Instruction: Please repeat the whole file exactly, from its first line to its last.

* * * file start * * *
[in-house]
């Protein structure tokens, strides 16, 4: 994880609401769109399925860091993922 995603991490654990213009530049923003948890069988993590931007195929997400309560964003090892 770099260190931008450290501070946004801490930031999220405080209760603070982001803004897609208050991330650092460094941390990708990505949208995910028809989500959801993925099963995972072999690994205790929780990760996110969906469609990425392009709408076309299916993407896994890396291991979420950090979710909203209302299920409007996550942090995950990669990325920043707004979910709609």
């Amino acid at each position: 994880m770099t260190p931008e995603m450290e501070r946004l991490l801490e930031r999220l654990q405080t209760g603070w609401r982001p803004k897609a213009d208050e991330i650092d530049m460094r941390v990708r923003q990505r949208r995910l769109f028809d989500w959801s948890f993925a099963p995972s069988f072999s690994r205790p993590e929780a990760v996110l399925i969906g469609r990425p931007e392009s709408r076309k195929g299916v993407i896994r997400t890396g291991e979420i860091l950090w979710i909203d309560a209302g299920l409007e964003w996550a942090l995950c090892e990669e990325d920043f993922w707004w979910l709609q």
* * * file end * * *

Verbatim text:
[in-house]
């Protein structure tokens, strides 16, 4: 994880609401769109399925860091993922 995603991490654990213009530049923003948890069988993590931007195929997400309560964003090892 770099260190931008450290501070946004801490930031999220405080209760603070982001803004897609208050991330650092460094941390990708990505949208995910028809989500959801993925099963995972072999690994205790929780990760996110969906469609990425392009709408076309299916993407896994890396291991979420950090979710909203209302299920409007996550942090995950990669990325920043707004979910709609």
């Amino acid at each position: 994880m770099t260190p931008e995603m450290e501070r946004l991490l801490e930031r999220l654990q405080t209760g603070w609401r982001p803004k897609a213009d208050e991330i650092d530049m460094r941390v990708r923003q990505r949208r995910l769109f028809d989500w959801s948890f993925a099963p995972s069988f072999s690994r205790p993590e929780a990760v996110l399925i969906g469609r990425p931007e392009s709408r076309k195929g299916v993407i896994r997400t890396g291991e979420i860091l950090w979710i909203d309560a209302g299920l409007e964003w996550a942090l995950c090892e990669e990325d920043f993922w707004w979910l709609q």